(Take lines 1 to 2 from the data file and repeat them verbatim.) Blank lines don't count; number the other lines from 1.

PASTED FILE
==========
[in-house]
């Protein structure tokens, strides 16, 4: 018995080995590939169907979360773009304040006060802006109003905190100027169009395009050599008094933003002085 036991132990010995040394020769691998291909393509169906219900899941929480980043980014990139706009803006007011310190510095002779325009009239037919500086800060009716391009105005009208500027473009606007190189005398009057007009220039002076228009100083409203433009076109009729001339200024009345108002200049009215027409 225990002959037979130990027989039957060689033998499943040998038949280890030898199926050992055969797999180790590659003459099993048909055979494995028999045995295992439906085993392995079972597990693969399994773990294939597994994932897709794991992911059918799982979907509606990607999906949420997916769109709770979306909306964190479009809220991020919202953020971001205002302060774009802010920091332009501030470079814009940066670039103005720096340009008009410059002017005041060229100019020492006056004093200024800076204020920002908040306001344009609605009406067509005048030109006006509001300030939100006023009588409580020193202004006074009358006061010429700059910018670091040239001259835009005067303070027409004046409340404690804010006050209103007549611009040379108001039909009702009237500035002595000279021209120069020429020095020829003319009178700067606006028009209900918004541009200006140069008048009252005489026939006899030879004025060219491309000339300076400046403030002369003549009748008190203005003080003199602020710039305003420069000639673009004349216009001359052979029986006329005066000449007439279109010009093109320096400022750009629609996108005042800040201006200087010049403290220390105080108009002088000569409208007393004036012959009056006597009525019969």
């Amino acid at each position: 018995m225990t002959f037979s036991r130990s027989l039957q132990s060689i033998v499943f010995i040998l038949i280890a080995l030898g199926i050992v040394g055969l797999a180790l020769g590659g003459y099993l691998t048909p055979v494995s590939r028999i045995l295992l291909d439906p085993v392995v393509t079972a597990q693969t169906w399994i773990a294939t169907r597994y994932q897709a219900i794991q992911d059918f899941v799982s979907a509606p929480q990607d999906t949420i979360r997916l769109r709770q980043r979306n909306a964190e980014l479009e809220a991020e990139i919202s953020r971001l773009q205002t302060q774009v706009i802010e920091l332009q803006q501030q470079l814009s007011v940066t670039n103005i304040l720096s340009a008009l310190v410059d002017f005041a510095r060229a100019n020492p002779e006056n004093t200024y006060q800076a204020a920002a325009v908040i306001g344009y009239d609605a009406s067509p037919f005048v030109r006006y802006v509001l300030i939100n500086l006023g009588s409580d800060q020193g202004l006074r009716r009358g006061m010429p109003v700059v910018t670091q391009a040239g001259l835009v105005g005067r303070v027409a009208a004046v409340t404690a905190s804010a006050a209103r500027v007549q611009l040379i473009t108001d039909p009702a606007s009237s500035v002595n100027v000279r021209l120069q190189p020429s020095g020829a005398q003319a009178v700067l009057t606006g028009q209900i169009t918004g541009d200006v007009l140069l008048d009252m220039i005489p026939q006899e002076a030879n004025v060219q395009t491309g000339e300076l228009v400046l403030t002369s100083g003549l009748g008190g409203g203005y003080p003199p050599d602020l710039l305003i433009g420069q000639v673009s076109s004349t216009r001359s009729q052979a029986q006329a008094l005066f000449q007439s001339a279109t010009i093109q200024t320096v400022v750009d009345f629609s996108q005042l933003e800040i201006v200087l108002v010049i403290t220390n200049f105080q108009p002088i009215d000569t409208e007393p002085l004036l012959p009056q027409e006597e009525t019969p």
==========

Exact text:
[in-house]
């Protein structure tokens, strides 16, 4: 018995080995590939169907979360773009304040006060802006109003905190100027169009395009050599008094933003002085 036991132990010995040394020769691998291909393509169906219900899941929480980043980014990139706009803006007011310190510095002779325009009239037919500086800060009716391009105005009208500027473009606007190189005398009057007009220039002076228009100083409203433009076109009729001339200024009345108002200049009215027409 225990002959037979130990027989039957060689033998499943040998038949280890030898199926050992055969797999180790590659003459099993048909055979494995028999045995295992439906085993392995079972597990693969399994773990294939597994994932897709794991992911059918799982979907509606990607999906949420997916769109709770979306909306964190479009809220991020919202953020971001205002302060774009802010920091332009501030470079814009940066670039103005720096340009008009410059002017005041060229100019020492006056004093200024800076204020920002908040306001344009609605009406067509005048030109006006509001300030939100006023009588409580020193202004006074009358006061010429700059910018670091040239001259835009005067303070027409004046409340404690804010006050209103007549611009040379108001039909009702009237500035002595000279021209120069020429020095020829003319009178700067606006028009209900918004541009200006140069008048009252005489026939006899030879004025060219491309000339300076400046403030002369003549009748008190203005003080003199602020710039305003420069000639673009004349216009001359052979029986006329005066000449007439279109010009093109320096400022750009629609996108005042800040201006200087010049403290220390105080108009002088000569409208007393004036012959009056006597009525019969």